She represents every high schooler in America because if you haven’t been there, you’ve seen it and if you haven’t seen it, maybe you were the bully. What we need to be teaching kids is to do what is right even if they are the only one making that choice to do it. All it takes is one person to make a change.

The third was rape culture.

As I get older I begin to realize how much this affects every girl. (And maybe guys too.) There isn’t a girl I’ve ever met who hasn’t had a snide comment directed towards them walking down the street. There isn’t a bar I’ve been to where I haven’t heard stories about sexual assault or experienced it myself. I’ve heard more stories from my friends than I would like about things they didn’t deserve happening to them.

Most the time people don’t want to talk about it. It’s easier for everyone to move on. Charges don’t need to be pressed and there’s that feeling no one will believe you if you do tell your story. There’s that feeling people are going to blame you for what happened.

Questions get asked, how much did you have to drink that night? Or what were you wearing? Or you took that the wrong way. What should be getting asked is how can I help you get through this? Who do you want to talk to?

It’s the snide inappropriate comments. It’s the texts that you wouldn’t say to someone’s face. It’s looking at someone and thinking you have the right to do what you want, say what you want, act how you want just because.

Nobody has the right.

And what we should be teaching people isn’t to stay silent. We should be giving them something not to talk about. And that starts and ends with the respect you have for another person because when you dehumanize someone and do what you want, you have no right to tell them how they should handle the situation.

The rape scenes were graphic in this series but they had to be. Because that moment frozen with fear and paralyzed is what it’s like.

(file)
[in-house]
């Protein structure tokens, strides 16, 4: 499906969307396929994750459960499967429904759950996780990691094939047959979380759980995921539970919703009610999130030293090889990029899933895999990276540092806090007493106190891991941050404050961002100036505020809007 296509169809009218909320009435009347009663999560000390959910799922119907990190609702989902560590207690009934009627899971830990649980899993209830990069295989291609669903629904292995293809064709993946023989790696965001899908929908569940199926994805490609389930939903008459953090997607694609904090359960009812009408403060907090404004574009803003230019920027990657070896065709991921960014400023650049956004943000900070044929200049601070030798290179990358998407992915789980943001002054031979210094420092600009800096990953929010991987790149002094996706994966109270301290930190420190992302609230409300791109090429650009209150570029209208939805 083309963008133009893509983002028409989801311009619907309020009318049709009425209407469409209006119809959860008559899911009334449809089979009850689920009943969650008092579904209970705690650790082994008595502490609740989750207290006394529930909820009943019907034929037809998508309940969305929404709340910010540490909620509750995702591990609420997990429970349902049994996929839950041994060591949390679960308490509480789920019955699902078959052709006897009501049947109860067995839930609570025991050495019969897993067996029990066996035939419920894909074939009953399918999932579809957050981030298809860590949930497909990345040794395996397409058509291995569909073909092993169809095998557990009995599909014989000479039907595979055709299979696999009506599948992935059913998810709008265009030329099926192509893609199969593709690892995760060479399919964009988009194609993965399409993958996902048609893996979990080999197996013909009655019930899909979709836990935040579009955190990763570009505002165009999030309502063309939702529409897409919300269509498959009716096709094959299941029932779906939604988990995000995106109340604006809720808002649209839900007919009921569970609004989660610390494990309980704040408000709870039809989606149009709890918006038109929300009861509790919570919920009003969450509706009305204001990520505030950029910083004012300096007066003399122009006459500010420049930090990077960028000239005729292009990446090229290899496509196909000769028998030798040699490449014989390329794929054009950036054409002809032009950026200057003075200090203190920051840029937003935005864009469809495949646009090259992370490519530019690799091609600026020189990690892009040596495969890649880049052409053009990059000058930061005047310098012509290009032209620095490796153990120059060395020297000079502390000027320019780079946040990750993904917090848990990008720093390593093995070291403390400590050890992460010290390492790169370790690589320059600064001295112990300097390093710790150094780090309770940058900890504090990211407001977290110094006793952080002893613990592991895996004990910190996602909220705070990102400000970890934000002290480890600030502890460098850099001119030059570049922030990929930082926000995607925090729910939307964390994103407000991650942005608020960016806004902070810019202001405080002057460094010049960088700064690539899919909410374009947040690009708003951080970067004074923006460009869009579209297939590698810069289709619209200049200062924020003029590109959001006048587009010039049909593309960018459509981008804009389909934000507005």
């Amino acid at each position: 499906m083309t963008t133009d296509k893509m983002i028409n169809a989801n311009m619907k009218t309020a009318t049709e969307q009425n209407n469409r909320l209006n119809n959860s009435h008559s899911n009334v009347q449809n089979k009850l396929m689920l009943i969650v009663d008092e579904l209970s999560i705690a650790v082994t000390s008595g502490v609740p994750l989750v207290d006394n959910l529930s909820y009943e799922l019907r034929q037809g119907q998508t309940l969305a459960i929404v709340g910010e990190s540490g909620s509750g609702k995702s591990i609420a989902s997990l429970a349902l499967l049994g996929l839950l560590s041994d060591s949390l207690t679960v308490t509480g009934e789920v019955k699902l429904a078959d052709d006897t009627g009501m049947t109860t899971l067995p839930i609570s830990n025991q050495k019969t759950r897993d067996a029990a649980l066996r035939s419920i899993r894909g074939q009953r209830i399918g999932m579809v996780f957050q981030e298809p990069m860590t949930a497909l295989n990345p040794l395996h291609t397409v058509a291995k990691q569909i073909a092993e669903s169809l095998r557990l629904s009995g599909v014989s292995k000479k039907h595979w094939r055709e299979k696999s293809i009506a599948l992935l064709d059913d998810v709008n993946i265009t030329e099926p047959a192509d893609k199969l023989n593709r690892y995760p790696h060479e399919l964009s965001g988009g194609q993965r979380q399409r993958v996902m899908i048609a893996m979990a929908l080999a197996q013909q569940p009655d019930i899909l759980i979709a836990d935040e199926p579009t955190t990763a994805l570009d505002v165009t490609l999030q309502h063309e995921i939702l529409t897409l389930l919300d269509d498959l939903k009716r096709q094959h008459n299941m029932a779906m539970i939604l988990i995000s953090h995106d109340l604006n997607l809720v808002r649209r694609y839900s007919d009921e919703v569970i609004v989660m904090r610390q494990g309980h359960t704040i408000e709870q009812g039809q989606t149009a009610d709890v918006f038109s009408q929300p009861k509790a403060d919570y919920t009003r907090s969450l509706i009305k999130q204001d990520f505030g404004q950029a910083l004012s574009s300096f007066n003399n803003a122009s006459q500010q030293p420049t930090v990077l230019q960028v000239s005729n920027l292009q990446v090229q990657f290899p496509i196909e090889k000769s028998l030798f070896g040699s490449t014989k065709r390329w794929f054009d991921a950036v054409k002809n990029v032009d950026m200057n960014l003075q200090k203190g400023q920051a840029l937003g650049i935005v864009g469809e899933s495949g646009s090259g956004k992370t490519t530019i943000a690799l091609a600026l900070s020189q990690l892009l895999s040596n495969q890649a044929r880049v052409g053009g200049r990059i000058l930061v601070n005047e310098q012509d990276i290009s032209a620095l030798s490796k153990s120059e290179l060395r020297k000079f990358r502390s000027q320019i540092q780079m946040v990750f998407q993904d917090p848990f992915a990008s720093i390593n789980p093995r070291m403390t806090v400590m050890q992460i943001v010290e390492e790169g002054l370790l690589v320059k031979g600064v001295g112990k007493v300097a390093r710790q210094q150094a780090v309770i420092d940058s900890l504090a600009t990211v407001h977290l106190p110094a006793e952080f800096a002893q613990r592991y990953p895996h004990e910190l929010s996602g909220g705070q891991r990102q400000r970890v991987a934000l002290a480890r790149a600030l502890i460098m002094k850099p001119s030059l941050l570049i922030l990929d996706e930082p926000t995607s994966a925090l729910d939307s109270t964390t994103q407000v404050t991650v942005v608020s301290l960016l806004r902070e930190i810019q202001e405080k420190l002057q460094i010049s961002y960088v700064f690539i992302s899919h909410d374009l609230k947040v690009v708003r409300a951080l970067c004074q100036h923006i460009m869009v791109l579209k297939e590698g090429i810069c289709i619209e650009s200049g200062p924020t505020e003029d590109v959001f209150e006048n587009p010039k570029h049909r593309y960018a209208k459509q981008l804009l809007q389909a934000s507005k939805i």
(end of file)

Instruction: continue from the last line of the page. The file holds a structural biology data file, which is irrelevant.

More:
The fourth was masking depression.

So many teenagers walk around depressed. I know I did my senior year of high school. And I didn’t know enough about it to put some label on it. What I did know was I got a D in my favorite subject. I was sleeping more than I should have. I stopped caring about my appearance. And every day between bells was just trying to get through another day of high school with my head down as people said things.

It was putting on a smile when my heart was breaking because heartbreak and first love are far worse at 17 than anytime else.

What we need to be teaching these kids isn’t to hide what they are feeling but rather address it, feel through it completely because it’s only then they can step away from it.

We need to tell them depression like anything is a feeling that will subside and it will not define their entire life. We need to tell them, there are better things ahead than a school full of people talking and being mean.

Suicide does not kill people depression does.

The fifth was suicide.

I’ve spent more time researching this subject in the past 7 years than I ever spent studying anything. And what I’ve come to find more so now than ever is kids look at this as a solution. They see it as a way out. With social media more relevant in kids lives today, all it takes is typing it into google. All it takes are hashtags on Instagram that show support groups about cutting and suicide.

Social media plays a major role today more than ever in bullying, assault, and suicide. These devices that are supposed to connect us make us feel more alone than ever.